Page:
NURSERY — Texas has been relatively untouched by storms this hurricane season, which concludes at the end of the month. Still, five years after Hurricane Harvey struck the state, people in the Crossroads continue to grapple with the damage and academic researchers and emergency management coordinators continue to prepare for the next disaster.
Over the 2022 hurricane season so far, there have been 14 named tropical storms, eight of which became hurricanes, with Puerto Rico and Florida hit the hardest in the U.S.
While Texas wasn’t hit this season, aside from some rains and wind along the Texas-Mexico border from outer bands of Tropical Storm Karl, many still live with the effects of storms in previous years like Hurricane Harvey in 2017.
One such community is Nursery, where many are still recovering from the storm’s damage and where the scars still show.
Nursery resident Ginger Johnson hasn’t had a permanent home since Harvey destroyed her home. She and her mother have been living in a temporary home provided to them while going through the process of getting their home rebuilt, Johnson said.
The replacement home is expected to be finished this year and Johnson is hopeful it will be finished before Christmas, she said. Until then, Johnson and her mother are living at Crossroads Inns & Suites.
Researchers from the University of Texas at Arlington are working in the Corpus Christi Bay area to study and develop a dashboard that gives communities in the Texas Coastal Bend region real-time environmental information to better prepare.
“We’re looking at building an environmental monitoring network and data dashboard, publicly accessible data dashboards, to improve how people engage with environmental quality data within the region and to kind of increase their awareness of what the conditions are within their local neighborhoods,” said Michelle Hummel, a civil engineering assistant professor. “That includes the deployment of different types of sensors to monitor issues like flooding and water quality and air quality.” That data would then be made available “in real time or near real time” for residents, organizations and local officials to be able to access and use when planning and making decisions.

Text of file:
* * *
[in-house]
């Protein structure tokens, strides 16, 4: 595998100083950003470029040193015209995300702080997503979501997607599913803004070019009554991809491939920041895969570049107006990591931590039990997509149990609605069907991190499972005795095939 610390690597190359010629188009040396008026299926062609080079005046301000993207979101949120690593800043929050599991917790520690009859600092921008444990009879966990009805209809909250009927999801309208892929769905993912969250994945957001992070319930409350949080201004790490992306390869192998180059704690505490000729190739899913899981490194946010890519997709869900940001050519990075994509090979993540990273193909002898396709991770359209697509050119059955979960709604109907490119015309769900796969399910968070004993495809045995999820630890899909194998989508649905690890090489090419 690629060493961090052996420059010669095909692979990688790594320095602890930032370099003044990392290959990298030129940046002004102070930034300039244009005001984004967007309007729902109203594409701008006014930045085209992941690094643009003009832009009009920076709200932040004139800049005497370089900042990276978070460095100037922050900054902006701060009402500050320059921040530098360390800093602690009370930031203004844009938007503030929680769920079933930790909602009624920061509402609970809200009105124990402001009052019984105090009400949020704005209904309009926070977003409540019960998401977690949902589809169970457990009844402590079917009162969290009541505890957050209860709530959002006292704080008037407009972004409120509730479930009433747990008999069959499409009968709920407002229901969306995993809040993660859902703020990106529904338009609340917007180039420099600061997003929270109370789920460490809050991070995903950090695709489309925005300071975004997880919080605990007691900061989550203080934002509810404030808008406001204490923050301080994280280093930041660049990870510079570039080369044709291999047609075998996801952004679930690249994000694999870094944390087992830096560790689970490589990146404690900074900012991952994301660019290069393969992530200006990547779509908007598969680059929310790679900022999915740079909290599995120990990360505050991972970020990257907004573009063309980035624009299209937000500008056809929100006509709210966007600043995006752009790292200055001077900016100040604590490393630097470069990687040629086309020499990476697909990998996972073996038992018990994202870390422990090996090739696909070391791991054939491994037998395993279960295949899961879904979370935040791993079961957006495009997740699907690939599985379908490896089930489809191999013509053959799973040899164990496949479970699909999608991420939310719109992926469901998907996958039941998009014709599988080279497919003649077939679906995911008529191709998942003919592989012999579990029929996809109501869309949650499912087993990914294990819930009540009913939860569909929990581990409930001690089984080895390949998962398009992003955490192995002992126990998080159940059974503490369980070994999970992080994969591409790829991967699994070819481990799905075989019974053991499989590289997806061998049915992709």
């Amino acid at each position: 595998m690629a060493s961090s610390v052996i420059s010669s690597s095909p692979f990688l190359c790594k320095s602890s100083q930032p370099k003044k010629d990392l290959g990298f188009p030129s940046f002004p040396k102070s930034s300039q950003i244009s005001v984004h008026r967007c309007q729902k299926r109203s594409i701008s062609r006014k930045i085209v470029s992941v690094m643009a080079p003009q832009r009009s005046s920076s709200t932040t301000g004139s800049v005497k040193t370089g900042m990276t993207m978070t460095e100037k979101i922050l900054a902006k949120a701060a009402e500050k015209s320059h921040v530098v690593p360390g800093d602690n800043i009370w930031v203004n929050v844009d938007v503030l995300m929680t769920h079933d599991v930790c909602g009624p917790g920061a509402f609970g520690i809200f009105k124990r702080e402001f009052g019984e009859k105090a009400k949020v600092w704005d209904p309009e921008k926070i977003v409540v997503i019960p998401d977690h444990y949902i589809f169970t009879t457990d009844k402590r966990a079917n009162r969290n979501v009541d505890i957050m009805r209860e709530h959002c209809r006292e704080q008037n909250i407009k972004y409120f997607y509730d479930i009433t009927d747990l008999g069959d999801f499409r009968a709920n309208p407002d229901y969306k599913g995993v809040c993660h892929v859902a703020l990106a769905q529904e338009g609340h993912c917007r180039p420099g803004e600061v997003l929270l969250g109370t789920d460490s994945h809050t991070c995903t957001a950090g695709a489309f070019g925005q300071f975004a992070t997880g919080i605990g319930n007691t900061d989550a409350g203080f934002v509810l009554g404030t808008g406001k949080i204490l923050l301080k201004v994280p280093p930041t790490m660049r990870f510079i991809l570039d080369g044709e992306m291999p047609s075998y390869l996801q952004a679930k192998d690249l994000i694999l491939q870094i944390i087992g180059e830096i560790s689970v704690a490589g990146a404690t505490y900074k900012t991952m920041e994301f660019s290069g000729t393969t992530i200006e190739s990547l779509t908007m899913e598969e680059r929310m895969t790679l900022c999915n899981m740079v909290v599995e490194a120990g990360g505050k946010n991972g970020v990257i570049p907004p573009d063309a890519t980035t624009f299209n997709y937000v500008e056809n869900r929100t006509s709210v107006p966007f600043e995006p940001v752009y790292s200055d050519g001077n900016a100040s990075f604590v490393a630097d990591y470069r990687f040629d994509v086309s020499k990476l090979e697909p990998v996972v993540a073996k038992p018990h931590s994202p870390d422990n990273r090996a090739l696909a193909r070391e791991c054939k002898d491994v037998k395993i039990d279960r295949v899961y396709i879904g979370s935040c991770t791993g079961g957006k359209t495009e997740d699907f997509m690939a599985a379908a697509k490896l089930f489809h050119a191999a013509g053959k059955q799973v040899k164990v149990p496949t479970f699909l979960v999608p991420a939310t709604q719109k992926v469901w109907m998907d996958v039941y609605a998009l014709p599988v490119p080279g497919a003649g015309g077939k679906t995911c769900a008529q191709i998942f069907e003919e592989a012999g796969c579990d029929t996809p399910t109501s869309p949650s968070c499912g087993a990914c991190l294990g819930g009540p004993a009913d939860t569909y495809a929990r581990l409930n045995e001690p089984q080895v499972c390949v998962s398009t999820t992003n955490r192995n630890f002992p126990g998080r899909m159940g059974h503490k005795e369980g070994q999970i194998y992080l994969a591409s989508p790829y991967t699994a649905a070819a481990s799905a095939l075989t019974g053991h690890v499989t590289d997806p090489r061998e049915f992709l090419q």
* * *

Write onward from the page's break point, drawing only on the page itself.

One of the main reasons for this research is because the Coastal Bend Region is vulnerable to environmental stressors, such as flooding, erosion and storms.
Hummel leads the $2.4 million National Science Foundation project, which, over the next four years, will build on the previous work one of her co-principal investigators, Oswald Jenewein, a University of Texas at Arlington architecture, planning and public affairs assistant professor.
The research team will work with community stakeholders, industry leaders and government agencies to study and identify existing awareness, concerns and infrastructure to determine how best to develop the dashboard.
“We need data-driven information to base our decisions on. That is number one,” Jenewein said. “Number two, it is important that research and data becomes way more integrated to all levels of society, and that it’s no longer just for, you know, experts in various fields to inform decision-makers, but it really becomes a bottom-up task where you integrate community members (into) all steps of a project.”
The project is focused mostly on the Corpus Christi Bay area, but the results will be relevant to the Coastal Bend and nearby areas like the Crossroads as a whole, Hummel said.
As the project gets further along and develops, the researchers are expected to take their findings from this and other projects connected to it to decision-makers to try and implement the technology in the region, she said.
While this research wouldn’t do much for her situation, Johnson said, she feels it would certainly help others who she saw get stuck and in need of help during the storm, such as the elderly, by engaging with them to prepare ahead of a disaster.
She recalled how her aunt, who is homebound in a wheelchair, fell when Harvey knocked out electricity, and she lay there for a week before anyone found her.
“There needs to be something easier for (the elderly) to find out about natural disasters or how to get somebody there to assist them,” she said.
Victoria County has previously participated in helping with higher education research, said Rick McBrayer, Victoria County emergency management coordinator, noting previous Rice University studies the county participated in after Harvey.
McBrayer said he hopes to have the chance to participate in the project in the future.
Research, such as what Hummel is working on, helps communities like Victoria better when disasters do happen, McBrayer said.
“There are certain things that we want to start and look at to help mitigate certain (threats) in our community,” he said. “All this comes down to the pure fact that mitigation is going to (be) watermarked for crucial things. Mitigation is us taking action to help alleviate a disaster’s impact on the community.”
Knowing those risks and addressing them before a disaster happens, such as areas that have a history of flooding, is key to being prepared for when the next disaster comes, McBrayer said.